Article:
10 Fresh Herbs With Surprising Health Benefits



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While some herbs simply enhance the flavor of the food you cook, others can go above and beyond to benefit your health. “The term ‘herb’ has a fuzzy definition,” says Michael Castleman, author of The new medicinal herbs. “What we call medicinal herbs contain chemical compounds that have drug-like effects.” Use caution when taking these herbs as supplements in pill form, as some are associated with side effects and drug interactions, and always check with your doctor before taking Here we explain how you can use some of these fresh and dried herbs.

1. Basil

If you thought basil was just for making pesto or topping on pizza, think again. Basil is the family name of more than 100 different species. Two of the most well-known varieties are sweet basil and holy basil. Researchers studying basil found that it may help control blood pressure and that its scent relieves stress and reduces anxiety. Clinical studies focusing on holy basil found that participants experienced reduced stress, anxiety, sexual problems, and depression. However, both studies were conducted in a lab, so the benefits may not translate to home use.

Tip: As with other fresh herbs, add basil late; it loses its flavor if overcooked.

2. Dill

Dill is known for its feathery foliage and seeds, and both are used for pickling and cooking. The seeds flavor pickles, flavor borscht, and complement fish. However, dill has much more to offer. Penn State University researchers recruited 71 men and women with risk factors for heart disease and provided daily meals flavored with about a teaspoon of herbs and spices, including dill. After 12 weeks, the participants had both lower systolic (top number) and diastolic (bottom number) blood pressure.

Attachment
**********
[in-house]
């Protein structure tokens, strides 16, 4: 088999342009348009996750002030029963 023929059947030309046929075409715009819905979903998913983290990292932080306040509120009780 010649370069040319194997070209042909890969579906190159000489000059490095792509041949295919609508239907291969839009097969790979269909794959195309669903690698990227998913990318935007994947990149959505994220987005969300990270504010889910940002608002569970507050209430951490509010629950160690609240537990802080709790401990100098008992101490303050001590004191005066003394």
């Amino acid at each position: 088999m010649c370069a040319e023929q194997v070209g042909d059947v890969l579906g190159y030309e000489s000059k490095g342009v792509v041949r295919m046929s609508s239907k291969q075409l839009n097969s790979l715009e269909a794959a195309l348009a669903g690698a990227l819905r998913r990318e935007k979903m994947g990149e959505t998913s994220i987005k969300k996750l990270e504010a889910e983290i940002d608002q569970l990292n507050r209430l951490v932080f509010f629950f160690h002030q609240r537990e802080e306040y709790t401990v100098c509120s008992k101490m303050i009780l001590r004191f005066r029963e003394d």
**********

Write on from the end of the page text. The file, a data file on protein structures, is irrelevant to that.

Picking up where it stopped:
Tip: If you want to get rid of bad breath, chew a handful of dill seeds

3. Garlic

Though widely used as both an herb and a spice, garlic — a member of the lily family — is botanically a vegetable. Its pale yellow flesh has been celebrated for its ability to ward off colds. (Though research hasn’t taken grandmother’s advice.) Some research has found that garlic helps lower blood pressure and prevent hardening of the arteries.

Tip: To activate its health-promoting compounds, chop or crush garlic five to 10 minutes before cooking it or adding it to other ingredients.

4. Ginger

Some call ginger an herb, others a spice, but no matter what you call it, it has a slew of impressive health benefits. Research has found that ginger can relieve knee osteoarthritis pain, suppress nausea associated with motion sickness and seasickness, improve muscle recovery after exercise, and lower high cholesterol. Ginger can even help at the dentist. Patients who have had an impacted molar removed have found that ginger powder is as effective as ibuprofen at controlling pain after surgery.

Tip: The juice that is left over from grating ginger has a lot of flavor. Save the juice and include it in your recipe, it’s recommended chefs illustrated.

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